On The Dial: All I Want is to Listen to The Music!
The automobile is a fantastic piece of engineering. It can be as simple as an engine, suspension, steering, brakes and a seat. Or, it could be more complicated than that.
Once automakers welcomed the arrival of the in-car audio system, they knew that the lives of motorists across the country and around the world would soon be changed. From early radio broadcasts to today’s multiplexed, multichannel and connected content delivery, the complexity of even audio inside of a vehicle has matched the level of complexity of the vehicle itself.
Content playback is one thing. It is the expansive ways to deliver that playback throughout a confined space – the interior. One speaker no longer did the job. Nor did basic stereo playback. Four speakers? Six…eight…? Nowadays, more advanced systems offer a dozen or more speakers dotted around the cabin. Each speaker now has a specific function and range that is further connected onto the complex audio system.
To have many speakers, how does the sound travel? Can it be filtered or enhanced? We are far from the days of higher powered amplifiers and Dolby noise reduction. The lid has been removed to simulate concert halls, recording studios, and movie theaters inside of a vehicle. It is not because they can, but because of a combination of hardware and software that enabled the clearest, cleanest sound from a plethora of speakers.
Perhaps today is a great day for audio playback. We are indeed spoiled today with many options supplied by both the OEM and in aftermarket applications. The sky is the limit when it comes to playback of broadcasts and recordings. You can also add video and gaming content, too! The imagination towards creating the ultimate audio – and visual – experience for a vehicle has never been given a wider berth than ever.
For those of us who love music, we may have won.
What did we win, though? That depends on how you view audio/visual systems inside your vehicle.
When I review vehicles, I pay attention to how I am able to motivate myself behind the wheel. Music and sports programming are what you will find if you happen to drive with me. It is mostly music – either fed through my iPhone or from the radio presets. Depending on whether SiriusXM is active on a particular vehicle, certain channels take priority over others. If there is space, I might add a local radio station. One would hope that broadcasts in HD Radio.
This reliance on technology is indeed a massive change over these past five years. These playback options serve as litmus tests for the audio system to perform. Some frequencies – not the actual channel frequencies, but playback quality – are certainly better than others. The sound quality of SiriusXM actually fit between analog FM and digital HD Radio on the FM band.
With better quality, the ears get a chance to let the brain process the playback better. There are certain songs that will challenge the ears and brain to process the music deeper. For example, Led Zeppelin's "When The Levee Breaks" is a great example of how you can distinctly hear all four members of the band and how much each member has broken down the track with minimal continuity. Jimmy Page's guitar is playing one progression, while Robert Plant sings against it. Meanwhile the rhythms of John Bonham's drums and John Paul Jones' bass simply do not match. Each one is playing or singing their own way. Together it sounds magnificent.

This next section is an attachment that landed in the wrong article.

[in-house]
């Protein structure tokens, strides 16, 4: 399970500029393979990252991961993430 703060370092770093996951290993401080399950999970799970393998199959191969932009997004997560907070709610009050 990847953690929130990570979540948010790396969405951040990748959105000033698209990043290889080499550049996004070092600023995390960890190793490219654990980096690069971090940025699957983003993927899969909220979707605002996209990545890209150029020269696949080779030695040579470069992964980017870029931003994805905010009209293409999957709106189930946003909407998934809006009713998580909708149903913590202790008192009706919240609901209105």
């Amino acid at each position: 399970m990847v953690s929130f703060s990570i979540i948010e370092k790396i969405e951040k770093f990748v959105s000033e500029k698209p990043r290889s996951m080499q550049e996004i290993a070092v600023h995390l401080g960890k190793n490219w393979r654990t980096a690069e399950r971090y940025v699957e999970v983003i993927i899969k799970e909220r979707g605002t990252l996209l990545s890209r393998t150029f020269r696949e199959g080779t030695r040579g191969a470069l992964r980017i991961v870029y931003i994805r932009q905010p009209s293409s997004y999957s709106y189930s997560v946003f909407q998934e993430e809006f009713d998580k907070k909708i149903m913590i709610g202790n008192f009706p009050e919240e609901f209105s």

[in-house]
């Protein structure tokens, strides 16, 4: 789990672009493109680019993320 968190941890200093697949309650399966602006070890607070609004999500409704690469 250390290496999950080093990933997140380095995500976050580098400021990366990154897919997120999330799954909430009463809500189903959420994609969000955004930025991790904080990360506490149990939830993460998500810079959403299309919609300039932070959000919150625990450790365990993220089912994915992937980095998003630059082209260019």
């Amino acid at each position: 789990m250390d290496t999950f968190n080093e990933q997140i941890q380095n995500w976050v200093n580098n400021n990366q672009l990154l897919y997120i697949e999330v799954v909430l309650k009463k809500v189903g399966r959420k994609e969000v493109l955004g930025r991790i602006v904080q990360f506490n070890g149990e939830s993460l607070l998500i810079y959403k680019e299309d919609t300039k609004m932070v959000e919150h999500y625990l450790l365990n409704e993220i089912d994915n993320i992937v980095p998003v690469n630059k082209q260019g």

The kicker to the playback of this song was two-fold. The actual playback was done via the FM band’s HD Radio signal. Secondly, it came through superbly in a 2015 Volkswagen Golf S 5-door hatchback. A basic car with a basic audio set-up offering superb music playback? Today’s audio technology has made it possible.
Yet, we want sound quality excellence, right? Or, do we care? Two examples – I found no difference in the sound quality of the Mark Levinson audio system inside various Lexus models, than I do the standard "Premium" sound system – even in the same car. It would make people think before committing a thousand or more dollars for the audiophile-level upgrade. Whereas, Volvo’s offering of the Bowers & Wilkins audio system in the XC90 and S90 are indeed worth the extra money. The quality of these systems rank as the best I ever experienced from an OEM audio system.
Today’s audio systems are definitely a far cry from the system I had installed in my old 1991 Acura Integra RS coupe. Instead of paying top dollar on an Acura-supplied Alpine audio system, I went across the highway to an electronics superstore to buy a Sony pull-out cassette system – with Dolby and a strong internal amplifier – and a set of four coaxial Infinity speakers. This set up was designed for what I call a "jazz" sound – clean playback from an analog cassette and lockable signals from the FM signals.
As I stated before, today's audio systems are much more complex and technically advanced. CD playback is becoming rarer than ever. We have thrown away our MP3 and iPods for our smartphones and loaded up on music files into its storage. Once you connect your phone – poof, the front end of that phone is now on your infotainment screen!
That word – "infotainment" – is the norm these days. The complexity of audio systems enabled multiple information systems to be integrated, such as satellite navigation, telematics programs, auxiliary controls for interior and vehicle functions and the back-up camera. The location where a radio used to sit has become a multifunction nerve center that could almost control the entire vehicle, if it wants to.
Still, all I want is the music to flow. I want certain songs to help keep me entertained on long journeys. The big win is a music experience that envelops the cabin and makes the miles float away. Ideally, this would be perfect. Reality tells us to do one thing: Just listen to the music.
Photo by Randy Stern